Better known as Pink Eye, conjunctivitis is the medical term that describes an inflammation of the conjunctiva, the thin membrane that covers the white of your eyes (sclera). This membrane produces mucus to coat and lubricate the surface of the eye. Upon close inspection, you can see fine blood vessels within this membrane. When the conjunctiva becomes irritated, the blood vessels enlarge making the eye appear red in color.
The three most common types of conjunctivitis are:
- Watery discharge
- Glossy looking redness
- Infection usually begins with one eye, can spread.
- Often follows upper respiratory tract infection.
Treatment: Like the common cold, there is no cure for viral conjunctivitis; however, the symptoms can be relieved with cool compresses and artificial tears (found in most pharmacies). For the worst cases, topical steroid drops may be prescribed to reduce the discomfort from inflammation. Viral conjunctivitis usually resolves within 3 weeks.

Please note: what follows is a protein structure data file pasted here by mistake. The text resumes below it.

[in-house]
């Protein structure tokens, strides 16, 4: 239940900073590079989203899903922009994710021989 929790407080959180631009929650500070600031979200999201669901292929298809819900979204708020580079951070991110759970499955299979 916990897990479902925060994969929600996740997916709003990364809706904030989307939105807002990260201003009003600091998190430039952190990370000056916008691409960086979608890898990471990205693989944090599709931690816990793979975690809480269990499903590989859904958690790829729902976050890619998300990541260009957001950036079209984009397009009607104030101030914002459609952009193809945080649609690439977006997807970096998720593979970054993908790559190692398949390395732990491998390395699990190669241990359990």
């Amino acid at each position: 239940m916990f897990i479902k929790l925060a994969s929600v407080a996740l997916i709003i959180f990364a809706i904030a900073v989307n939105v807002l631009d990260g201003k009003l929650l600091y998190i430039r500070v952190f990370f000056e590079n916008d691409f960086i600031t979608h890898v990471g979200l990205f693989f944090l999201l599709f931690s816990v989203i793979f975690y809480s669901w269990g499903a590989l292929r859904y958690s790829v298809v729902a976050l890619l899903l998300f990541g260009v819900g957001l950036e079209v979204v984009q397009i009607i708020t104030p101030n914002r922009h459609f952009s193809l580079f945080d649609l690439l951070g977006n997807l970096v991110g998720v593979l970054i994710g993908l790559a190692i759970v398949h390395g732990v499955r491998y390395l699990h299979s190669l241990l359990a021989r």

- To avoid spreading infection, take these simple steps:
- Disinfect surfaces such as doorknobs and counters with diluted bleach solution.
- Don’t swim (some bacteria can be spread in the water).
- Avoid touching the face.
- Wash hands frequently.
- Don’t share towels or washcloths or make up products.
- Do not reuse handkerchiefs (using a tissue is best).
- Avoid shaking hands.
- Usually affects both eyes
- Swollen eyelids
- Watery or stringy discharge
Treatment: Remove the allergen if possible. Cool compresses and artificial tears sometimes relieve discomfort in mild cases. In more severe cases, non-steroidal anti-inflammatory prescription medications such as Patanol and Zaditor. Some patients with persistent allergic conjunctivitis may also require topical steroid drops.
- Purulent (Pussy) discharge. Lids often stick together overnight.
- Swelling of the conjunctiva
- Meaty Redness
- Irritation, pain and/or a gritty feeling
- Usually affects only one eye, often spreads to fellow eye.
Treatment: In most cases of adult or childhood conjunctivitis, treatment with topical antibiotics is initiated without cultures. If your eye care provider elects for cultures, antibiotic therapy is usually initiated and treatment changed later, if necessary, depending on culture results. Gonococcal conjunctivitis requires intravenous or intramuscular antibiotics in addition to topical therapy
Antibiotics commonly used in the treatment of bacterial conjunctivitis: